Most people who go and file their trademarks without having an attorney run the risk of losing the right to their brand to their trademark registration. And here is why. And I'm going to give you guys a little, little tip, okay? Most of the time when entrepreneurs filed their trademark applications, the USPTO office via their trademark attorneys will issue sometimes if it calls for what we call an office action letter, right? So they will tell you, hey, this is the situation here. And this is wrong, you need to fix this or do this. And there could be deeper issues, more substantive issues, where the prosecuting attorney may ask you for more information before they completely deny your application.

All right, but let's just say you're not in that boat. Or maybe there was something simple that was sent to you, you were able just to fix that. But now you get the registration, and you're operating your business, you know, with no issues. And years go by, and you never update the USPTO office that you're still using this brand. Okay, you're still using this registered trademark. Here is the problem: can your trademark expire? Technically, no. But you can end up abandoning that trademark if you don't declare that you're still using it.

The rules for the USPTO office are that between the fifth and the sixth year, you need to file a declaration of use, informing the trademark office that you're still using this brand, okay? So you have to file that declaration of use, if you don't, you will run the risk of not having the ability to use that brand name. Now, between the fifth and the sixth year, you have to declare us every 10 years thereafter. All right? Now, I don't want you to fall into this rut of not policing your brand in a way where other people are constantly trying to use your brand in a myriad of different ways. Even if it's in a different like industry like you want to be the person that tells them “hey, you cannot use this name” or you cannot use whatever it is that you've trademarked because that is my brand, you are going to want to show that you have only you have the power to enforce this brand. Okay. And so you got to get out there you have to police the things that you registered through the USPTO office because although your trademark technically doesn't expire, you can lose the right to ownership of your trademark. And that is by allowing other people to use that name to the point that it weakens the strength of that registration. The USPTO office has the strength to pull like yank that registration back that there was a fight that came to their attention about it. All right.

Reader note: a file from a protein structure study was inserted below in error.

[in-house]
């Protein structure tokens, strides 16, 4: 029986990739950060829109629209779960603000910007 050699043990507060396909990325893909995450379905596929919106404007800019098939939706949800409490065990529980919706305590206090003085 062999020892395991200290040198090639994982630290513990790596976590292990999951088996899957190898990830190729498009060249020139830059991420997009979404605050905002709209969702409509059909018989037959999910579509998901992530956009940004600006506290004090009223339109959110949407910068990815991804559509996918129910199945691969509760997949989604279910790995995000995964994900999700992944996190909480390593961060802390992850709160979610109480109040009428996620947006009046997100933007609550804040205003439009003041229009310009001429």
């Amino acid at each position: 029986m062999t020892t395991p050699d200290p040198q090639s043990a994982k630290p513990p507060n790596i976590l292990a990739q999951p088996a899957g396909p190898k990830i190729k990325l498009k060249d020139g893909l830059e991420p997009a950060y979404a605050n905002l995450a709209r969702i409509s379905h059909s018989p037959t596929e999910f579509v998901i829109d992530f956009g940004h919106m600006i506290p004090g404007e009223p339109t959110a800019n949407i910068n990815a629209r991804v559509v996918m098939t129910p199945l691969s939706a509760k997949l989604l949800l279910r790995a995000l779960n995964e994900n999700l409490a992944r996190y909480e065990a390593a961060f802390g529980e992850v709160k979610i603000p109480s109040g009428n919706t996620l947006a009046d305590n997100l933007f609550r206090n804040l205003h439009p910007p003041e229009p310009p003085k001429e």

Can your trademark expire? Not technically, but you can lose the rights so make sure that you declare, declare your use within the fifth and the sixth year and make sure every 10 years after that you are declaring the use of that trademark. But on top of that police, police, police, police your brand I know some of us have these emotions that come up when we say police but listen Then you must monitor your brand period point blank, monitor your brand, so no one else can get up on you, and technically push you out of the game. Right? When you have your trademark, you have your own piece, your own asset real estate, technically, I'm going to just say that word, right, you have your own asset real estate that you can monetize and leverage, not just for now, but for generations to come. Think of it this way. When you create assets, such as registered brands, you create money, right? So some people might say, Oh, well, I can't just go and print money or money doesn’t grow on trees.

That might be true, but every time you create a new asset, and you see that it is valuable, it's almost kind of like you're printing your own money. All right, so let's make sure that we protect our trademarks. Guys. Again, I want to invite you to join me on January 21st, 2023. For the trademark masterclass, I'm going to walk you through every in-depth issue around trademarking, how you can trademark your own brands, what those costs are things to look out for, and a host of other things. You don't want to miss this. You can register right now by going to, and she says all caps and use the code new year before the end of this week and make sure the code is also in all caps. Again, I'm Sivonnia DeBarros, Protector of Athletes®. And y'all know I love this stuff. So I can't wait to talk to you again about trademarks. If you have a question specifically about trademark go ahead and drop it down so that I can answer that question for you. All right guys, have a great night. Ciao.

Join the Trademark Masterclass | Jan. 21

Use Code: NEWYEAR to take advantage of our promotional rates before Jan. 14, 2023